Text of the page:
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Leadership Highlight: Keith Laing the President of Alpha Phi Alpha’s Theta Rho Lambda Chapter in Arlington and Alexandria, VA

In an effort to highlight the people who are leading graduate chapters across the nation, we at Watch The Yard reached out to the brothers of Alpha Phi Alpha Fraternity Inc.’s Theta Rho Lambda Chapter in Arlington and Alexandria, VA and did an interview with Keith Laing the president of the chapter.

The position of president of a Black fraternity chapter is a highly respected role and there is a special pride that one takes. Laing, who works as a journalist, has been in the position of president for two years.

We interviewed Laing, who is a Spring 2007 Eta Lambda Chapter initiate of his fraternity and a graduate of Howard University and talked to him about his position, goals, future and what it means to hold this type of leadership position in the digital age.

Read the full interview below.

What motivated you to take on the role of alumni chapter president?

I have been a member of my current chapter since 2013, which represents two-thirds of my entire time in Alpha. So it’s fair to say that it has been my home away from home. In many ways, TRL revived my Alpha spirit. I became a Life Member here. I served whenever asked in a variety of positions in the chapter prior to becoming president and watched with pride as our chapter doubled in size. I agreed to take on the role as president in 2021 because TRL means the world to me and I believed my talents would be of good use to the chapter.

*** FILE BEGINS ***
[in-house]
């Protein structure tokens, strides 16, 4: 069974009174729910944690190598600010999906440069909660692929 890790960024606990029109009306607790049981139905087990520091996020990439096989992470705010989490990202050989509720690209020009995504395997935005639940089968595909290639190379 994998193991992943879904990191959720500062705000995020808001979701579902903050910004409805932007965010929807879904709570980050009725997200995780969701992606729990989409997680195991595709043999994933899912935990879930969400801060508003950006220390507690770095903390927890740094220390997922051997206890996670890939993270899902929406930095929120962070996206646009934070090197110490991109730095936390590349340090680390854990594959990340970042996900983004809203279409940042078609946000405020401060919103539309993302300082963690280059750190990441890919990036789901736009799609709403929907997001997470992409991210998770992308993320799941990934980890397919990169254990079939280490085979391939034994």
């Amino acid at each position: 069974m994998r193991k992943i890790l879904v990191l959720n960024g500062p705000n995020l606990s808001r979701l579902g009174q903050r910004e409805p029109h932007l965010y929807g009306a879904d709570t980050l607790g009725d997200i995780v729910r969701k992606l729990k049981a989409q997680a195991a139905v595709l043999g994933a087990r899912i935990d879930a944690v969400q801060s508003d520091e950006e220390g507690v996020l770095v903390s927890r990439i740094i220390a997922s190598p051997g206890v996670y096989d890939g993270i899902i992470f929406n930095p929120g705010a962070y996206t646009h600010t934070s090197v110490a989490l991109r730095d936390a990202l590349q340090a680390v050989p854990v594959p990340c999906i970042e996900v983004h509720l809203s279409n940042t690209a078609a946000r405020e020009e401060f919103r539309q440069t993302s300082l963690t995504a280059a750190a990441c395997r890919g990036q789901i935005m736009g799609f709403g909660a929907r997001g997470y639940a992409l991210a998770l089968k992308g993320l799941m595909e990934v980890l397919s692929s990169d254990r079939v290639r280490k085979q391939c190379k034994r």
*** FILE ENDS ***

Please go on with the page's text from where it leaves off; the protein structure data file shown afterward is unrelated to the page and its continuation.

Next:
What specific initiatives is your chapter heading up this year and how do you think they will improve the local community or the broader Black community?

Our chapter will conduct all of our national programs in this upcoming year. We will also complete a variety of special projects, including Back-to-School, Thanksgiving Basket and Toys for Tots giveways. We will raise money for the March of Dimes and our Education Foundation will give away multiple scholarships to deserving students in our chapter seats at our annual Black and Gold Gala. The work we do is vital to the black communities in northern Virginia.

What made you want to pledge Alpha Phi Alpha?

I wanted to be an Alpha because I was awed by the history of the organization and inspired by the Brothers I saw on campus when I was a student at Howard University. I had several mentors who were Alpha men and they saw the potential in me to become an Alpha myself, at times even before I did.

What is it about your specific chapter that makes it so unique?

Theta Rho Lambda is a small but mighty chapter with a strong sense of Brotherhood. I was embraced as a visiting Brother from the day I attended my first meeting. I have formed such strong relationships with Brothers in this chapter that my vice president is my son’s godfather. Another Chapter Brother is the emergency contact at my daughters’ school. Our families know each and we have grown together as men in my decade here.

How is your chapter providing for the undergraduate chapters you support?